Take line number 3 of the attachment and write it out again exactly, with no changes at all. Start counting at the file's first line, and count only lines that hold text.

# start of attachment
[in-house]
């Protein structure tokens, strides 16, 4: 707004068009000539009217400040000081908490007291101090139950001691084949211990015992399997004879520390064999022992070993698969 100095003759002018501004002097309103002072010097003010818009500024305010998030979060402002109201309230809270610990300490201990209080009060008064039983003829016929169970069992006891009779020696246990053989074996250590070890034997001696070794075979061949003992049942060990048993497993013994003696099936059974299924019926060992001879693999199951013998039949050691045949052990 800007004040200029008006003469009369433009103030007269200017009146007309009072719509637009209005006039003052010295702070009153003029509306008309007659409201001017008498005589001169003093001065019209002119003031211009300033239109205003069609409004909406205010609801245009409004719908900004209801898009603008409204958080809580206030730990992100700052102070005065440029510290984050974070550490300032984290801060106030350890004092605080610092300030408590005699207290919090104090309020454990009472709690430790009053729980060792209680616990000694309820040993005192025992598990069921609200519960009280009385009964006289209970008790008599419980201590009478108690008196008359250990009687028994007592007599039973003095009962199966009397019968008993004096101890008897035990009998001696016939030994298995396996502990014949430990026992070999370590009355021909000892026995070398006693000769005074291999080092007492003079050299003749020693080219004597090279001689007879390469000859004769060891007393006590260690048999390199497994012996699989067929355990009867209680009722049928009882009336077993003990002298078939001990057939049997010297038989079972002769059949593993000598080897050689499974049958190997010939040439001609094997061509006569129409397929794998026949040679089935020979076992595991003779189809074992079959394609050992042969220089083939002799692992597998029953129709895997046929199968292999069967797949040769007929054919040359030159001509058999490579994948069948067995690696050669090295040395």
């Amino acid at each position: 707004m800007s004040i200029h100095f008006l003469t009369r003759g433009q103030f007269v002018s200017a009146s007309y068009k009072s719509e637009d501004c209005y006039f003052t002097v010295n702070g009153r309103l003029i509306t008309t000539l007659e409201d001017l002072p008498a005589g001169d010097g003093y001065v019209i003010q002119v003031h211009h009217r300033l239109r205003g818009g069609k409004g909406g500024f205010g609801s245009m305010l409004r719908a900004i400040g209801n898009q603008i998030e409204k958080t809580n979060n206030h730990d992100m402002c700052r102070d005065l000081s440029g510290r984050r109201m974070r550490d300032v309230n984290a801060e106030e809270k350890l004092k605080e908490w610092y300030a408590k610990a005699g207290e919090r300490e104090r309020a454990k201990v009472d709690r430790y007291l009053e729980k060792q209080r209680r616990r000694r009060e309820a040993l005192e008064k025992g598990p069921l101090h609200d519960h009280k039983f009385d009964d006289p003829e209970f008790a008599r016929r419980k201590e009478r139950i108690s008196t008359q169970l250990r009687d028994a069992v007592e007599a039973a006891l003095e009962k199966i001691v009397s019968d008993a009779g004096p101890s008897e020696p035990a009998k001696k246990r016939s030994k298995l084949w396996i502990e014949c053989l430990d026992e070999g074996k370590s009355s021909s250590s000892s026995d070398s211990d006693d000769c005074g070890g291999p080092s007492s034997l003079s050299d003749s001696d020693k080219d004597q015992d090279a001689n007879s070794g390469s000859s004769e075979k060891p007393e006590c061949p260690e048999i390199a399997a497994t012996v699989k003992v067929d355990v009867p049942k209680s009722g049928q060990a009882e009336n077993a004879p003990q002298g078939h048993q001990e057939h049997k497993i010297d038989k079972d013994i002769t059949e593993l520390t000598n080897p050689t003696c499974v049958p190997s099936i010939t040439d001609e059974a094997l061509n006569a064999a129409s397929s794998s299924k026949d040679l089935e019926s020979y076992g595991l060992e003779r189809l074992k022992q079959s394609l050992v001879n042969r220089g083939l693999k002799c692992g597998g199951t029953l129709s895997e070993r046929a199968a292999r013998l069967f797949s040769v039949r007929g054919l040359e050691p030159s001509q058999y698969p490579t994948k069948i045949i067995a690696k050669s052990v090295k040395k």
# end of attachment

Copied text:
């Amino acid at each position: 707004m800007s004040i200029h100095f008006l003469t009369r003759g433009q103030f007269v002018s200017a009146s007309y068009k009072s719509e637009d501004c209005y006039f003052t002097v010295n702070g009153r309103l003029i509306t008309t000539l007659e409201d001017l002072p008498a005589g001169d010097g003093y001065v019209i003010q002119v003031h211009h009217r300033l239109r205003g818009g069609k409004g909406g500024f205010g609801s245009m305010l409004r719908a900004i400040g209801n898009q603008i998030e409204k958080t809580n979060n206030h730990d992100m402002c700052r102070d005065l000081s440029g510290r984050r109201m974070r550490d300032v309230n984290a801060e106030e809270k350890l004092k605080e908490w610092y300030a408590k610990a005699g207290e919090r300490e104090r309020a454990k201990v009472d709690r430790y007291l009053e729980k060792q209080r209680r616990r000694r009060e309820a040993l005192e008064k025992g598990p069921l101090h609200d519960h009280k039983f009385d009964d006289p003829e209970f008790a008599r016929r419980k201590e009478r139950i108690s008196t008359q169970l250990r009687d028994a069992v007592e007599a039973a006891l003095e009962k199966i001691v009397s019968d008993a009779g004096p101890s008897e020696p035990a009998k001696k246990r016939s030994k298995l084949w396996i502990e014949c053989l430990d026992e070999g074996k370590s009355s021909s250590s000892s026995d070398s211990d006693d000769c005074g070890g291999p080092s007492s034997l003079s050299d003749s001696d020693k080219d004597q015992d090279a001689n007879s070794g390469s000859s004769e075979k060891p007393e006590c061949p260690e048999i390199a399997a497994t012996v699989k003992v067929d355990v009867p049942k209680s009722g049928q060990a009882e009336n077993a004879p003990q002298g078939h048993q001990e057939h049997k497993i010297d038989k079972d013994i002769t059949e593993l520390t000598n080897p050689t003696c499974v049958p190997s099936i010939t040439d001609e059974a094997l061509n006569a064999a129409s397929s794998s299924k026949d040679l089935e019926s020979y076992g595991l060992e003779r189809l074992k022992q079959s394609l050992v001879n042969r220089g083939l693999k002799c692992g597998g199951t029953l129709s895997e070993r046929a199968a292999r013998l069967f797949s040769v039949r007929g054919l040359e050691p030159s001509q058999y698969p490579t994948k069948i045949i067995a690696k050669s052990v090295k040395k």